BUFFALO, N.Y. - After an exhausting series of budget negotiations, state lawmakers in Albany finally reached a consensus this weekend on a few high-priority items.

They finalized a measure to expand ride-sharing outside of New York City, agreed to raise the age of criminal responsibility and struck a deal for eligible families to receive free college tuition. The $153 billion budget was more than a week late, but it appears legislators from across the state returned to their home districts this week with reason to celebrate. 

There was one specific piece of Western New York legislation, however, that died in the final moments of the budget negotiations.

That legislation, sponsored in the Assembly by Michael Kearns (D-West Seneca), attempted to prevent the Western New York Children's Psychiatric Center from relocating to the adult Buffalo Psychiatric Center campus. Under the state's plan, the current children's facility in West Seneca would close, and by as early as 2019, inpatient care would be handled in a separate wing on the Buffalo campus near Forest and Elmwood.

The state's Office of Mental Health touts the move as a way to free up millions of dollars a year for mental health services, while also preserving inpatient care for vulnerable young patients.

But Kearns and Senate sponsor Patrick Gallivan (R-Elma) have argued the relocation from West Seneca to Buffalo could have disastrous effects on mental health care.

"I support the Buffalo Psychiatric Center, but it's just not the right place for children," Kearns said. "Remember, these are children as young as four years old who have suffered trauma, and you're taking them to a new place that's institutional. And it's not conducive to healing for young people."

According to the Office of Mental Health, current patients would not be affected. The vast majority of them remain in the West Seneca facility on only a short-term basis, and they would be finished with inpatient care by the time the new wing opens on the Buffalo campus. The state is currently soliciting bids for the construction project.

But Kearns is scrambling to prevent that from happening, even hinting he could take legal action to prevent the state from completing the relocation. Citing safety concerns -- and pointing to an incident last month involving an attack by a patient -- Kearns said it's inappropriate to place children in such close quarters with adult patients.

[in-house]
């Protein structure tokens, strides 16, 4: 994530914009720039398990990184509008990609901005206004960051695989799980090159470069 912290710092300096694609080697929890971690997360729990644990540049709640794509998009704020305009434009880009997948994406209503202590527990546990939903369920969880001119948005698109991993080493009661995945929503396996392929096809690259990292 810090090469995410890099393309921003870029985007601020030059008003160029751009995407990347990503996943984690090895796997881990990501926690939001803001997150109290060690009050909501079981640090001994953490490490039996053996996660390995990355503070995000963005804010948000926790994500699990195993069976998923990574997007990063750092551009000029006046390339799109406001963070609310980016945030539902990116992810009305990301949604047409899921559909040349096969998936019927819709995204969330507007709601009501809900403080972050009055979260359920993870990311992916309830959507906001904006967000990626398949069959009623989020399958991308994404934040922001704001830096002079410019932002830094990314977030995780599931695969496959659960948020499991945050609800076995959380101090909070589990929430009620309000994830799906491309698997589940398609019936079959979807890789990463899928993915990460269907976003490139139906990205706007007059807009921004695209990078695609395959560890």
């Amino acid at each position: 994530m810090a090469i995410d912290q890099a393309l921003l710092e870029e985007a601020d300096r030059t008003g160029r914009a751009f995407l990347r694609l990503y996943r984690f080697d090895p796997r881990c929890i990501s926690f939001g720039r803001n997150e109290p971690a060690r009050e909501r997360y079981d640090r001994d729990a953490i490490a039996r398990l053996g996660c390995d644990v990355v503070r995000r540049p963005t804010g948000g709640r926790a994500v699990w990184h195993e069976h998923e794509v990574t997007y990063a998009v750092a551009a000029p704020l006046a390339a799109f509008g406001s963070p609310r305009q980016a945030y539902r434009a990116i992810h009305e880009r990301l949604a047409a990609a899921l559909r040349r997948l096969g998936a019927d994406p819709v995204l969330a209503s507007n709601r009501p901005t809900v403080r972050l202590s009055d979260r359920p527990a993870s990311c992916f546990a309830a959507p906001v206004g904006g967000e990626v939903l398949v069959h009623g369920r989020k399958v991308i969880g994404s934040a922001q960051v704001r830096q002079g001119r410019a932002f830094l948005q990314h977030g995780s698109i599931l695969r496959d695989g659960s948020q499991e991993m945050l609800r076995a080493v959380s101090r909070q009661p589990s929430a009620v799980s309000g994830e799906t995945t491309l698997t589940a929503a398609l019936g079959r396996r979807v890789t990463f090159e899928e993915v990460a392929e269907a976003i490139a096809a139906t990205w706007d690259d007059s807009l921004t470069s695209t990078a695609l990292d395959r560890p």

Kearns, whose brother has a mental disability and spent time on an adjacent West Seneca campus as a child, said he'll release more details Tuesday regarding safety concerns at the Buffalo Psychiatric Center.

Kearns also said his internal survey of constituents reveals nearly unanimous support for keeping the Western New York Children's Psychiatric Center in West Seneca.

"It's a sad situation," Kearns said. "We have a governor, and we have a (mental health) commissioner that doesn't listen to the people."

The Office of Mental Health, however, created a "Frequently Asked Questions" on its website to directly respond to state lawmakers and community members fighting relocation. According to the state, there would be "absolutely no mixing of children and adults." Six other Office of Mental Health campus sites include designated areas for both children and adults, including a facility in Elmira.

"All inpatient treatment, education and recreation space –both indoor and outdoor-- will be specially designed for youth and completely separate from the adult services on the Buffalo campus," according to the state.

The Office of Mental Health also claims placing the children's facility in Buffalo would give families easier access to their children, since a large portion of the patients live in the city of Buffalo.

But David Chudy, the coordinator of a community-based effort named "Save Our Western New York Children's Psychiatric Center," said the state's explanation for relocation does not satisfy him. Three generations of Chudy's family spent time at the Buffalo Psychiatric Center, but he believes placing children so close to adult patients could have extremely damaging effects.

"You put these kids in a building surrounded by long-term psychiatric patients-- how can they help but look and think, 'where is the hope in that? That's gonna be me in 20 or 30 years,'" he said. "It's a wonderful facility for adults, but kids don't belong there. We don't know why they're not getting this."

Gov. Cuomo's office did not respond to requests for comment on Monday.

Kearns, meanwhile, said it's possible he could reintroduce legislation at some point this spring.

"We have to fight as soon as possible," Kearns said, "before a shovel gets in the ground."